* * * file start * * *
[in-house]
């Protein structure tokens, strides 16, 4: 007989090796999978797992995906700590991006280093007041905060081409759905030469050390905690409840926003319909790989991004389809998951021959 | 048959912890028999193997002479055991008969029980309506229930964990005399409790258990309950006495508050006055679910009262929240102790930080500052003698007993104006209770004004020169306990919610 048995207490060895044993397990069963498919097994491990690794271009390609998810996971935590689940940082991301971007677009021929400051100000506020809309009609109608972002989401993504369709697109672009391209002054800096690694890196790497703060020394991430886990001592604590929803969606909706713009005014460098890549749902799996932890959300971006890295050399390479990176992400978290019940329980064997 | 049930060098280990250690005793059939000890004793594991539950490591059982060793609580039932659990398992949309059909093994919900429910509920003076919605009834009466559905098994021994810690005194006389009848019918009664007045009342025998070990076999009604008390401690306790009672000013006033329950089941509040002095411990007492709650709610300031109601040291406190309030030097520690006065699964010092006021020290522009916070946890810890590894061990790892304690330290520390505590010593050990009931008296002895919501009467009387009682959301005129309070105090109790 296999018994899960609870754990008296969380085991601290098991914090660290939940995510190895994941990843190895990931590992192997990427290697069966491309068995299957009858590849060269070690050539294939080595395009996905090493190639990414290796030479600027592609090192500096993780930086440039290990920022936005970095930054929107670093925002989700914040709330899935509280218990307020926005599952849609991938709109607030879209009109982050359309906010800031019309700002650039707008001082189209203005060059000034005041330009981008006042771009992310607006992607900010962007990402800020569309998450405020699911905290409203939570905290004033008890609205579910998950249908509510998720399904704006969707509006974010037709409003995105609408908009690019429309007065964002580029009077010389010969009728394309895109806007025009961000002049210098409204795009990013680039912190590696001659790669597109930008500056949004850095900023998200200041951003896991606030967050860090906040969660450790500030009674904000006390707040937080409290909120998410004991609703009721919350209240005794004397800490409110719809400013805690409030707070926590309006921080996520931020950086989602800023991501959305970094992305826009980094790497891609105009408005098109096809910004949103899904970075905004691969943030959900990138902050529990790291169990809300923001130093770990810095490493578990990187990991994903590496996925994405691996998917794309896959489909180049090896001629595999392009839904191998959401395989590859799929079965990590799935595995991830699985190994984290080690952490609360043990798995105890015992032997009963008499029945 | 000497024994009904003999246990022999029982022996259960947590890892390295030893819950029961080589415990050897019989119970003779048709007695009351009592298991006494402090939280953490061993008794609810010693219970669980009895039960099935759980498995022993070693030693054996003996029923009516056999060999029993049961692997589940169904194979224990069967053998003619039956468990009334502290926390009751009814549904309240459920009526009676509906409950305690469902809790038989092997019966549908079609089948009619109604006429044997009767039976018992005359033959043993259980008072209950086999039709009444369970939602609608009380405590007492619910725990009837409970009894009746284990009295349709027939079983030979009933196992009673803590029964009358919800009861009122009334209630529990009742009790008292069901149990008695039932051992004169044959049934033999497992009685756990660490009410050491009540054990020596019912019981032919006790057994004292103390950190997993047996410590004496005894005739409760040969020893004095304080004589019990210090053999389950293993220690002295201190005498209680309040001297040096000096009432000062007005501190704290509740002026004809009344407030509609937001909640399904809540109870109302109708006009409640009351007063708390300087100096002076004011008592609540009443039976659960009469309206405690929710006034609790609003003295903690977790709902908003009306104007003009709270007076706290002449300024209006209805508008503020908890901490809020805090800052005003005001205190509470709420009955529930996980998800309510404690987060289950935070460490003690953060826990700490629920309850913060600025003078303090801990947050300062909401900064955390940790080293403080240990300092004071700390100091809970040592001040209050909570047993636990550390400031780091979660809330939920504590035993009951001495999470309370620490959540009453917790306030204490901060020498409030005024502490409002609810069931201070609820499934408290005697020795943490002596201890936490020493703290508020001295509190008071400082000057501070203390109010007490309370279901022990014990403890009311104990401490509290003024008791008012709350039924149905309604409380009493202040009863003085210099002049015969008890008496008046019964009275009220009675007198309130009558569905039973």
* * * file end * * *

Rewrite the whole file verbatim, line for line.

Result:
[in-house]
């Protein structure tokens, strides 16, 4: 007989090796999978797992995906700590991006280093007041905060081409759905030469050390905690409840926003319909790989991004389809998951021959 | 048959912890028999193997002479055991008969029980309506229930964990005399409790258990309950006495508050006055679910009262929240102790930080500052003698007993104006209770004004020169306990919610 048995207490060895044993397990069963498919097994491990690794271009390609998810996971935590689940940082991301971007677009021929400051100000506020809309009609109608972002989401993504369709697109672009391209002054800096690694890196790497703060020394991430886990001592604590929803969606909706713009005014460098890549749902799996932890959300971006890295050399390479990176992400978290019940329980064997 | 049930060098280990250690005793059939000890004793594991539950490591059982060793609580039932659990398992949309059909093994919900429910509920003076919605009834009466559905098994021994810690005194006389009848019918009664007045009342025998070990076999009604008390401690306790009672000013006033329950089941509040002095411990007492709650709610300031109601040291406190309030030097520690006065699964010092006021020290522009916070946890810890590894061990790892304690330290520390505590010593050990009931008296002895919501009467009387009682959301005129309070105090109790 296999018994899960609870754990008296969380085991601290098991914090660290939940995510190895994941990843190895990931590992192997990427290697069966491309068995299957009858590849060269070690050539294939080595395009996905090493190639990414290796030479600027592609090192500096993780930086440039290990920022936005970095930054929107670093925002989700914040709330899935509280218990307020926005599952849609991938709109607030879209009109982050359309906010800031019309700002650039707008001082189209203005060059000034005041330009981008006042771009992310607006992607900010962007990402800020569309998450405020699911905290409203939570905290004033008890609205579910998950249908509510998720399904704006969707509006974010037709409003995105609408908009690019429309007065964002580029009077010389010969009728394309895109806007025009961000002049210098409204795009990013680039912190590696001659790669597109930008500056949004850095900023998200200041951003896991606030967050860090906040969660450790500030009674904000006390707040937080409290909120998410004991609703009721919350209240005794004397800490409110719809400013805690409030707070926590309006921080996520931020950086989602800023991501959305970094992305826009980094790497891609105009408005098109096809910004949103899904970075905004691969943030959900990138902050529990790291169990809300923001130093770990810095490493578990990187990991994903590496996925994405691996998917794309896959489909180049090896001629595999392009839904191998959401395989590859799929079965990590799935595995991830699985190994984290080690952490609360043990798995105890015992032997009963008499029945 | 000497024994009904003999246990022999029982022996259960947590890892390295030893819950029961080589415990050897019989119970003779048709007695009351009592298991006494402090939280953490061993008794609810010693219970669980009895039960099935759980498995022993070693030693054996003996029923009516056999060999029993049961692997589940169904194979224990069967053998003619039956468990009334502290926390009751009814549904309240459920009526009676509906409950305690469902809790038989092997019966549908079609089948009619109604006429044997009767039976018992005359033959043993259980008072209950086999039709009444369970939602609608009380405590007492619910725990009837409970009894009746284990009295349709027939079983030979009933196992009673803590029964009358919800009861009122009334209630529990009742009790008292069901149990008695039932051992004169044959049934033999497992009685756990660490009410050491009540054990020596019912019981032919006790057994004292103390950190997993047996410590004496005894005739409760040969020893004095304080004589019990210090053999389950293993220690002295201190005498209680309040001297040096000096009432000062007005501190704290509740002026004809009344407030509609937001909640399904809540109870109302109708006009409640009351007063708390300087100096002076004011008592609540009443039976659960009469309206405690929710006034609790609003003295903690977790709902908003009306104007003009709270007076706290002449300024209006209805508008503020908890901490809020805090800052005003005001205190509470709420009955529930996980998800309510404690987060289950935070460490003690953060826990700490629920309850913060600025003078303090801990947050300062909401900064955390940790080293403080240990300092004071700390100091809970040592001040209050909570047993636990550390400031780091979660809330939920504590035993009951001495999470309370620490959540009453917790306030204490901060020498409030005024502490409002609810069931201070609820499934408290005697020795943490002596201890936490020493703290508020001295509190008071400082000057501070203390109010007490309370279901022990014990403890009311104990401490509290003024008791008012709350039924149905309604409380009493202040009863003085210099002049015969008890008496008046019964009275009220009675007198309130009558569905039973």